The Effect of International Trade on Labor-Demand Elasticities: Intersectoral Matters
AbstractThis paper studies the impact of trade on the price-elasticity of aggregate labor demand, based on the idea that a variation in the cost of (a given type of) labor has an effect on the sectoral trade specialization of an economy, at the expense of the domestic productions using this factor intensively, even when the trade balance is kept unchanged. As this effect is more important the more open the economy, trade openness induces an increase in the associated labor-demand elasticity, at least if the country has a comparative disadvantage in the industries using intensively the type of labor considered. This argument is illustrated by a simple model, based on an Armington hypothesis, with an empirical assessment for France. Copyright 2000 by Blackwell Publishing Ltd.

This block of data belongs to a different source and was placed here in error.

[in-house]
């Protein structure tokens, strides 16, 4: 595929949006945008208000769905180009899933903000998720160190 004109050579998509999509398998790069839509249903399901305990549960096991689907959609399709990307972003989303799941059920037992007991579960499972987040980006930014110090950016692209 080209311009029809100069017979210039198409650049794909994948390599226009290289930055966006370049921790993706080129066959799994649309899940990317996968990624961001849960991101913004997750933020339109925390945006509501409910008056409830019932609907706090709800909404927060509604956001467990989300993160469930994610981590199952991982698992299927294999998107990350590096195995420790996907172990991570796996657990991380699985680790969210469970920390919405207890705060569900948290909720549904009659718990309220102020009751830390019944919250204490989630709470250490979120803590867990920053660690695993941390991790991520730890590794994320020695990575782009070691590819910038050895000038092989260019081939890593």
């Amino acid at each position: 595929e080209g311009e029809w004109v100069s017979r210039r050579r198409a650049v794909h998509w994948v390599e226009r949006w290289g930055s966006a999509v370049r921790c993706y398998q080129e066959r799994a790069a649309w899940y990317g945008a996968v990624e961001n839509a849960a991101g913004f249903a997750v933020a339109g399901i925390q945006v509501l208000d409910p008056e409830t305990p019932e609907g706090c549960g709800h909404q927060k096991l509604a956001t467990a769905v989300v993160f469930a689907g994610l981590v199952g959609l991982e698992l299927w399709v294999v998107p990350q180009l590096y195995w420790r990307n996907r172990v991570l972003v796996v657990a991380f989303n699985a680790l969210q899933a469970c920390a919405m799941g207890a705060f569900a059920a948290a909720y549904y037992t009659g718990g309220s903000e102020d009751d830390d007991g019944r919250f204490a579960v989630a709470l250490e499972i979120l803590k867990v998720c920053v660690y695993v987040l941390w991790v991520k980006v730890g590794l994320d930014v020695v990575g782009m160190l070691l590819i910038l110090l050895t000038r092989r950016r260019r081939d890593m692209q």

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Bibliographic InfoArticle provided by Wiley Blackwell in its journal Review of International Economics.
Volume (Year): 8 (2000)
Issue (Month): 3 (August)
Contact details of provider:
Web page: http://www.blackwellpublishing.com/journal.asp?ref=0965-7576
Other versions of this item:
- Sébastien Jean, 2000. "The Effect of International Trade on Labour Demand Elasticities: Intersectoral Matters," Working Papers 2000-07, CEPII research center.
- F15 - International Economics - - Trade - - - Economic Integration
- F10 - International Economics - - Trade - - - General
- P23 - Economic Systems - - Socialist Systems and Transition Economies - - - Factor and Product Markets; Industry Studies; Population
- J23 - Labor and Demographic Economics - - Demand and Supply of Labor - - - Labor Demand
- J20 - Labor and Demographic Economics - - Demand and Supply of Labor - - - General
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